Wednesday, December 4, 2013

Poker is a Stupid* Game

(*-The actual title of this blog post consists of the word “stupid” repeated an infinite number of times before the word “poker.”)

Sunday night I sent out a tweet about poker being a stupid, stupid (etc.) game.  It was sent right after playing 7 hours of poker at the 1PM Aria tournament.  So you already know where this story is going. 

As for the journey….well there was a period there where I thought I would have a really awesome, totally upbeat, life affirming blog post to write—about how I scored big in the tournament.  Wouldn’t it be great to write a post about a huge cash in a big deepstack tournament?  But of course, that’s not the way it turned out.

As my readers know, on weekends I love to play at the Binion’s 2PM tournament whenever I get the chance.  But due to smaller turnouts recently, they removed the $10K guarantee on Sundays.  So, after playing at Binion’s the day before (which turned out to be an all-too brief experience that isn’t really worth talking about), I decided that playing at Aria on Sunday would be a better option. 

I was right on one level.  They had 137 entrants ($125 buy-in) and a prize pool of over $13K.  The first place prize was over $4,000.  They were paying 15 places.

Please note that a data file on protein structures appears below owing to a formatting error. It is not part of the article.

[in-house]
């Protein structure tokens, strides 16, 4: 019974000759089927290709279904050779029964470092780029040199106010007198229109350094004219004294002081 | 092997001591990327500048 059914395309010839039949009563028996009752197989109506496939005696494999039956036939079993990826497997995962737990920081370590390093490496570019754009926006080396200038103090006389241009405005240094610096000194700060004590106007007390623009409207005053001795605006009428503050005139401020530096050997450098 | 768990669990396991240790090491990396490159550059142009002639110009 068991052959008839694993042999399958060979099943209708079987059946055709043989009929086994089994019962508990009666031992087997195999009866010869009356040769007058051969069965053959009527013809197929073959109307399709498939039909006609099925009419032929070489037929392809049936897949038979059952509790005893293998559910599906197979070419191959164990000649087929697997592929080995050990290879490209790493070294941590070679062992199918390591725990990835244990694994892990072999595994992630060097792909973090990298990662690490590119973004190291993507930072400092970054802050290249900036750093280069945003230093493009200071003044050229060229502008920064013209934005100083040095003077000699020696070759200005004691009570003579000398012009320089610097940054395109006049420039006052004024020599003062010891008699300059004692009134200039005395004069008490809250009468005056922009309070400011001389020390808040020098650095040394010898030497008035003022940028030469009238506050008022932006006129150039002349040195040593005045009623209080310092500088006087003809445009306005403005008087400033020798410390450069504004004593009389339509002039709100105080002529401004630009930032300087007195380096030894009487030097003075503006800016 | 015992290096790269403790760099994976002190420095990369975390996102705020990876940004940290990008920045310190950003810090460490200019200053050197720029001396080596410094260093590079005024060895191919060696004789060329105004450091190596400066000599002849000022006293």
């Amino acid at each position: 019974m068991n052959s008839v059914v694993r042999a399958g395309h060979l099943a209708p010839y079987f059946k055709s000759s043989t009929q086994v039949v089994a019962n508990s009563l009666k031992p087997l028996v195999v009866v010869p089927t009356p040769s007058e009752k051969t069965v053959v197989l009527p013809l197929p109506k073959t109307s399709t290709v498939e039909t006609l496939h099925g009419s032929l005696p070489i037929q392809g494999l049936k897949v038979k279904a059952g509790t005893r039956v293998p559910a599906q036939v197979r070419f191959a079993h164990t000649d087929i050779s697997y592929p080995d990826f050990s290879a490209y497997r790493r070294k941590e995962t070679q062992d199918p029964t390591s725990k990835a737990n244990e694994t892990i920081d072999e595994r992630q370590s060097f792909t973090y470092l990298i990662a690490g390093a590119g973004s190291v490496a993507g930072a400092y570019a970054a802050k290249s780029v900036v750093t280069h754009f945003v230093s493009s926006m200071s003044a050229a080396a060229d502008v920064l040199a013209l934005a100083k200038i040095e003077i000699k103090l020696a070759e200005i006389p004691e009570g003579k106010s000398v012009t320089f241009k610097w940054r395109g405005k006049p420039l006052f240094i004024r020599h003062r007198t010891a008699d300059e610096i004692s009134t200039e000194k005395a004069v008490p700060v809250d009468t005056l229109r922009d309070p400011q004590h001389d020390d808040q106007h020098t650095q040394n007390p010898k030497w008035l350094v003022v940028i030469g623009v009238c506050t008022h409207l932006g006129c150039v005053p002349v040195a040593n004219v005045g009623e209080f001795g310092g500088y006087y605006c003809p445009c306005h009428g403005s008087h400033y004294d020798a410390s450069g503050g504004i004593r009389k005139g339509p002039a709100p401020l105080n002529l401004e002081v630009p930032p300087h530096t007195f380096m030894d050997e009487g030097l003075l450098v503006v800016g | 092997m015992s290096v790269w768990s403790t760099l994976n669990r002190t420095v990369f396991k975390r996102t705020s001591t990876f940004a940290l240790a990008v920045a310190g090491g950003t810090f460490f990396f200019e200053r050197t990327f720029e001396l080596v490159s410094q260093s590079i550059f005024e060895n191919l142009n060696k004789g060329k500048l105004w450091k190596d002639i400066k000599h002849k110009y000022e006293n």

If this post had the happy ending it should have (if poker were not a stupid game) I would go into great detail on all the many relevant hands that were key in my making it into the money.  I know my readers would love it if I described every single hand of the tournament, even the many times I folded garbage hands without a second thought.

But that would be too painful for me at this point, so I’ll just isolate a few key hands before reaching the denouement.

Things started well when I raised with KK and flopped a set.  I even got someone with KQ to shove into me with a short stack.  Small chip pickup, but winning with the dreaded pocket Kings is always a pleasant surprise for me. Besides, the guy I busted out was annoying the hell out of me.  He didn’t stop clearing his throat the entire time he was at the table.  I don’t know if he was sick or not, but aside from worrying about getting infected from this guy, it was just maddening listening to him.  I should have gotten a $10 tip each from all the other players for getting rid of him.

Still in one of the early levels, I stupidly just called an aggro’s raise with QQ.  But when another player shoved and the aggro folded to the three-bet, I found my cajones and shoved.  I had about 1/3 more chips than the raiser, who snap-called and tabled AK.  Nothing hit either one of us, and it was a good pot for me.

In the fifth level I raised with AK, got a caller, saw of flop of AK9.  When I bet out, the caller, a short stack, shoved with K-10.  He caught a 10 on the turn but no more and I had his chips.  That put me at $26K in chips where $17K was an “M” of 20.  Not bad.

Same level, with blinds at 25/200/400 and a few limpers in front of me, I made it $2K with AA.  The Asian woman with the big, fake boobies called.  She had less chips than I did, but not that much less.  Queen high flop, I bet $4K and she shoved.  I snap called.  She had been aggressive all day and I was fairly sure all she had was a Queen.  I was right.  She had a weak Queen and didn’t get any help on the turn or the river.